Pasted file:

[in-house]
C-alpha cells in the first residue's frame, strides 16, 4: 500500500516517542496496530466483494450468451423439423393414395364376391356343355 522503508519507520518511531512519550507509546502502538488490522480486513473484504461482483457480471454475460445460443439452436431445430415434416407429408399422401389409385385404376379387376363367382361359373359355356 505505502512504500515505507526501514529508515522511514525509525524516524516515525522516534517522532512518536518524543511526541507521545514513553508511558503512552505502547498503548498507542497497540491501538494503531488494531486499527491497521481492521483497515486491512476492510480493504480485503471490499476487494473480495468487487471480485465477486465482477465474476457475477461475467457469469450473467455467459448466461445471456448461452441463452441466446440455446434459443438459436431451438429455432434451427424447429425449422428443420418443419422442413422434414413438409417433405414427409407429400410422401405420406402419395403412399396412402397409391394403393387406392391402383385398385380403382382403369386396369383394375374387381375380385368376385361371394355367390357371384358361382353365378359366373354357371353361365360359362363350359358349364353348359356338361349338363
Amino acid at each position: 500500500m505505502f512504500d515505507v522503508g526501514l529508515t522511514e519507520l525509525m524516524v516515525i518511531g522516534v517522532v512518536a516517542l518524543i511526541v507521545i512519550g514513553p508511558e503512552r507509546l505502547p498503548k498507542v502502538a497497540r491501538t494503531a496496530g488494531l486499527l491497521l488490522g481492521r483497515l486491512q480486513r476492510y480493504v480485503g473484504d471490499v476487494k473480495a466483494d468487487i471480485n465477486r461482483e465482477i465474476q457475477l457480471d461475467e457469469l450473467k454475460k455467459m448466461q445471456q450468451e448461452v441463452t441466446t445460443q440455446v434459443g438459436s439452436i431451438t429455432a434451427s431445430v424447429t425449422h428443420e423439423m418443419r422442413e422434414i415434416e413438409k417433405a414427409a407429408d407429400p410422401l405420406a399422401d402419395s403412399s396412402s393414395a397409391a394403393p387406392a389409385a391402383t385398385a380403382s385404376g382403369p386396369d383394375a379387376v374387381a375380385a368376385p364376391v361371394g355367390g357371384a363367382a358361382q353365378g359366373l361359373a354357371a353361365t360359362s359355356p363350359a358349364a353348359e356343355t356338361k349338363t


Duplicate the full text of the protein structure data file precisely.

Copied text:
[in-house]
C-alpha cells in the first residue's frame, strides 16, 4: 500500500516517542496496530466483494450468451423439423393414395364376391356343355 522503508519507520518511531512519550507509546502502538488490522480486513473484504461482483457480471454475460445460443439452436431445430415434416407429408399422401389409385385404376379387376363367382361359373359355356 505505502512504500515505507526501514529508515522511514525509525524516524516515525522516534517522532512518536518524543511526541507521545514513553508511558503512552505502547498503548498507542497497540491501538494503531488494531486499527491497521481492521483497515486491512476492510480493504480485503471490499476487494473480495468487487471480485465477486465482477465474476457475477461475467457469469450473467455467459448466461445471456448461452441463452441466446440455446434459443438459436431451438429455432434451427424447429425449422428443420418443419422442413422434414413438409417433405414427409407429400410422401405420406402419395403412399396412402397409391394403393387406392391402383385398385380403382382403369386396369383394375374387381375380385368376385361371394355367390357371384358361382353365378359366373354357371353361365360359362363350359358349364353348359356338361349338363
Amino acid at each position: 500500500m505505502f512504500d515505507v522503508g526501514l529508515t522511514e519507520l525509525m524516524v516515525i518511531g522516534v517522532v512518536a516517542l518524543i511526541v507521545i512519550g514513553p508511558e503512552r507509546l505502547p498503548k498507542v502502538a497497540r491501538t494503531a496496530g488494531l486499527l491497521l488490522g481492521r483497515l486491512q480486513r476492510y480493504v480485503g473484504d471490499v476487494k473480495a466483494d468487487i471480485n465477486r461482483e465482477i465474476q457475477l457480471d461475467e457469469l450473467k454475460k455467459m448466461q445471456q450468451e448461452v441463452t441466446t445460443q440455446v434459443g438459436s439452436i431451438t429455432a434451427s431445430v424447429t425449422h428443420e423439423m418443419r422442413e422434414i415434416e413438409k417433405a414427409a407429408d407429400p410422401l405420406a399422401d402419395s403412399s396412402s393414395a397409391a394403393p387406392a389409385a391402383t385398385a380403382s385404376g382403369p386396369d383394375a379387376v374387381a375380385a368376385p364376391v361371394g355367390g357371384a363367382a358361382q353365378g359366373l361359373a354357371a353361365t360359362s359355356p363350359a358349364a353348359e356343355t356338361k349338363t